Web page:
Next time you have a test coming, having pulled an all-nighter last time, you’re probably going to do the same stupid thing next time and every time after that – you’re screwing your grade up and just pretending you’re saving it.
Cut your losses. Take a few lost points. Learn your lesson.
3. Don’t open that textbook unless you absolutely have to
Textbooks are almost always completely useless.
Teachers write tests to their lectures (not their textbooks.) Your notes from class will always be more valuable than your textbook.
The reality is: textbooks are miserable for learning stuff. They can be okay for looking things up later. They’re reference books. They’re almost never helpful for studying.
If you try to study out of your textbook then most of the time you’re just going to be draining your energy and motivation. They’re written precise, boring, and long. That won’t help you learn much.
Can you open it for some things? Sure… but be really careful because…
Too many students use opening the textbook and daydreaming as their “proof” that they work hard.
“I studied six hours last night.”
No… you put your headphones on. Rocked out to music while daydreaming with your textbook open in front of you…
Shut the textbook and study stuff that you’ll actually learn.
4. Skip study group
Study groups are usually just boring social clubs.
If you’re going to go out and have fun with friends then do that. Don’t pretend that you’re actually studying.
For the study groups that are a little more than a social club (the ones that actually study…)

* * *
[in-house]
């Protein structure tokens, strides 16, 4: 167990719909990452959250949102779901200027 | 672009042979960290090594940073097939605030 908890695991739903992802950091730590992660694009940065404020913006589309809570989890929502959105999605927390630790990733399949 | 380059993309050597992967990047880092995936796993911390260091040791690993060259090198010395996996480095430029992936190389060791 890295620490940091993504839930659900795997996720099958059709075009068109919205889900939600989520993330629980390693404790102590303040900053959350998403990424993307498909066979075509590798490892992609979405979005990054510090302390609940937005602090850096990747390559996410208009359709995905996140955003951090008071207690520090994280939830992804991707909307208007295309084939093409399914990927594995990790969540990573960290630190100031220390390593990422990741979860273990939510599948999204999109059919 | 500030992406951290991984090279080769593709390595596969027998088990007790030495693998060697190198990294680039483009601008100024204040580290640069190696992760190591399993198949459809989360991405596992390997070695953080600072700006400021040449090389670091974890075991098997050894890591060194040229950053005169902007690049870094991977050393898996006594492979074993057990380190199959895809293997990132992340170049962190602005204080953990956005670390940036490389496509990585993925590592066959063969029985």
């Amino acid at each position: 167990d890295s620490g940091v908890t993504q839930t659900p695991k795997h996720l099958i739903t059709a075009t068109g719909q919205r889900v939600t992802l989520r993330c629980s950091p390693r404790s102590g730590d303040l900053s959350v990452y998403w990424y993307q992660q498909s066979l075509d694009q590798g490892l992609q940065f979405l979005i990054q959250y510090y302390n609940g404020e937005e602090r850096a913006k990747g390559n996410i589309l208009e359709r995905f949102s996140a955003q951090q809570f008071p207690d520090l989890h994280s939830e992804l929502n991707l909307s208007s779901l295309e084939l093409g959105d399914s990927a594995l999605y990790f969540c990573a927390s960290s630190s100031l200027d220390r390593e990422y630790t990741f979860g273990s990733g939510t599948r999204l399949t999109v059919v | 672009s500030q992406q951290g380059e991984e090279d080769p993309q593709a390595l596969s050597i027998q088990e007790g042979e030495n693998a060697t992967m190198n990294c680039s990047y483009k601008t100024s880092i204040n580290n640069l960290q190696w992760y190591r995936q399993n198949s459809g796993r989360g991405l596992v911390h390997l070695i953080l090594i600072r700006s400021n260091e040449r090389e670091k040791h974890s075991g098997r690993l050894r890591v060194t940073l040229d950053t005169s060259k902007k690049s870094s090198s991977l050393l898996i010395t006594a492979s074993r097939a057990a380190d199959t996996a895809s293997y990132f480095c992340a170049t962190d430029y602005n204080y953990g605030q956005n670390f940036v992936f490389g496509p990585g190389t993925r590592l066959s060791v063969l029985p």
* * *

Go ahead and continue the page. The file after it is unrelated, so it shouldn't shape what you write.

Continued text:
They’re usually only productive for the leader and the lagger in the group. The leader of the group ends up teaching concepts to other students (and that helps the leader.) The “slow guy” in the group is taught the concepts. And most of the people in between just fall through the cracks and sit around glad that they haven’t looked dumb yet.
Have fun with friends but don’t pretend you’re there to learn something.
5. Limit your study time to 20 minutes a night.
The old Smart Student Secrets study strategy was called the 15 Minute Study Strategy.
In 95% of schools, studying for 15 minutes a night is enough to put you near the top of your class. That is, assuming you’re doing it right…
Most advice students get is crap. It’s not measurable. It’s not effective. It’s usually not even practically doable.
When you actually get into the powerful and effective study strategies, short study sessions work wonders.
But people only have so much energy. By limiting your study time you force yourself to use effective strategies and focus.
By stretching out your study time you encourage yourself to zone out, slack, and learn nothing while bragging to your friends about how long you studied.